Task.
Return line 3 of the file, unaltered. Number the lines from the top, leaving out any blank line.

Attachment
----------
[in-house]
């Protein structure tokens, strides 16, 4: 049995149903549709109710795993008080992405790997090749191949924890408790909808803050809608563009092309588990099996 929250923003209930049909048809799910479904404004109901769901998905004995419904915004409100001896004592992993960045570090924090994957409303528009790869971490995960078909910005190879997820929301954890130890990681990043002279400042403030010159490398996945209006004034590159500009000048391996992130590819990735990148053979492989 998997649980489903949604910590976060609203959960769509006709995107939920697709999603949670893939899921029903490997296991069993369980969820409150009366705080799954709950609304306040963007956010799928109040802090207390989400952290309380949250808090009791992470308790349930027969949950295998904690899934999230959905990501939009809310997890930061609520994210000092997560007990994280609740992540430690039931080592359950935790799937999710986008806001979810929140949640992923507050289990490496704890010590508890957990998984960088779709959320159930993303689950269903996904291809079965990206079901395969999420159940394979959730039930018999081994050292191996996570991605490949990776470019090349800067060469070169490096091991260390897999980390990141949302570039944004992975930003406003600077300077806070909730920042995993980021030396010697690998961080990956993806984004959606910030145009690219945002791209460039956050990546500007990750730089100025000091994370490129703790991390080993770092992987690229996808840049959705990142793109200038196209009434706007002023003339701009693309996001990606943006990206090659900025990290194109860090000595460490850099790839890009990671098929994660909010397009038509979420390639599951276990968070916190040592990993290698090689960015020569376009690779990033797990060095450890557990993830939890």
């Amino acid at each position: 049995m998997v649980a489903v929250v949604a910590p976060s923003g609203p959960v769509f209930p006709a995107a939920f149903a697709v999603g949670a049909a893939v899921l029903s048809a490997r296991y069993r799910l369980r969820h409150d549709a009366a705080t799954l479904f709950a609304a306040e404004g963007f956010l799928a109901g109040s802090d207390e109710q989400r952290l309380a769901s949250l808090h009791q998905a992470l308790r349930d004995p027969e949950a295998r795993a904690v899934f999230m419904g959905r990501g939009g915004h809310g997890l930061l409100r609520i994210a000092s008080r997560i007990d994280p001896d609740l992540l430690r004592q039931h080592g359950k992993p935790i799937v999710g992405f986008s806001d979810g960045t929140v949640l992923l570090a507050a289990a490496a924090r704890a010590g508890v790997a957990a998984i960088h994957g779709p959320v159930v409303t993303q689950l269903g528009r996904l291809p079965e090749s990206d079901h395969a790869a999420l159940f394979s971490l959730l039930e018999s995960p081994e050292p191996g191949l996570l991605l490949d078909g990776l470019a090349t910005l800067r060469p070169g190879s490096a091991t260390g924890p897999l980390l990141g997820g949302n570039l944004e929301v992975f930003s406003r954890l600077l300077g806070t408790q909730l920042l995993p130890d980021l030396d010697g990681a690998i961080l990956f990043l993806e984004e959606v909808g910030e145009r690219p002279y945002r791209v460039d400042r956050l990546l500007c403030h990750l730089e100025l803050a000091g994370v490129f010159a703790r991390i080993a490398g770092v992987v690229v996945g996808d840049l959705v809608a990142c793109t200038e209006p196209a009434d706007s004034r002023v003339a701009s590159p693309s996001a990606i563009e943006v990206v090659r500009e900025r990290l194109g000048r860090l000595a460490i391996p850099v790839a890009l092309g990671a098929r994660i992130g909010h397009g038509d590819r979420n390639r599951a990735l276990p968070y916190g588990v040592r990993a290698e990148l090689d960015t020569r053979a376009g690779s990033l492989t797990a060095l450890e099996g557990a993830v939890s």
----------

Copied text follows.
């Amino acid at each position: 049995m998997v649980a489903v929250v949604a910590p976060s923003g609203p959960v769509f209930p006709a995107a939920f149903a697709v999603g949670a049909a893939v899921l029903s048809a490997r296991y069993r799910l369980r969820h409150d549709a009366a705080t799954l479904f709950a609304a306040e404004g963007f956010l799928a109901g109040s802090d207390e109710q989400r952290l309380a769901s949250l808090h009791q998905a992470l308790r349930d004995p027969e949950a295998r795993a904690v899934f999230m419904g959905r990501g939009g915004h809310g997890l930061l409100r609520i994210a000092s008080r997560i007990d994280p001896d609740l992540l430690r004592q039931h080592g359950k992993p935790i799937v999710g992405f986008s806001d979810g960045t929140v949640l992923l570090a507050a289990a490496a924090r704890a010590g508890v790997a957990a998984i960088h994957g779709p959320v159930v409303t993303q689950l269903g528009r996904l291809p079965e090749s990206d079901h395969a790869a999420l159940f394979s971490l959730l039930e018999s995960p081994e050292p191996g191949l996570l991605l490949d078909g990776l470019a090349t910005l800067r060469p070169g190879s490096a091991t260390g924890p897999l980390l990141g997820g949302n570039l944004e929301v992975f930003s406003r954890l600077l300077g806070t408790q909730l920042l995993p130890d980021l030396d010697g990681a690998i961080l990956f990043l993806e984004e959606v909808g910030e145009r690219p002279y945002r791209v460039d400042r956050l990546l500007c403030h990750l730089e100025l803050a000091g994370v490129f010159a703790r991390i080993a490398g770092v992987v690229v996945g996808d840049l959705v809608a990142c793109t200038e209006p196209a009434d706007s004034r002023v003339a701009s590159p693309s996001a990606i563009e943006v990206v090659r500009e900025r990290l194109g000048r860090l000595a460490i391996p850099v790839a890009l092309g990671a098929r994660i992130g909010h397009g038509d590819r979420n390639r599951a990735l276990p968070y916190g588990v040592r990993a290698e990148l090689d960015t020569r053979a376009g690779s990033l492989t797990a060095l450890e099996g557990a993830v939890s």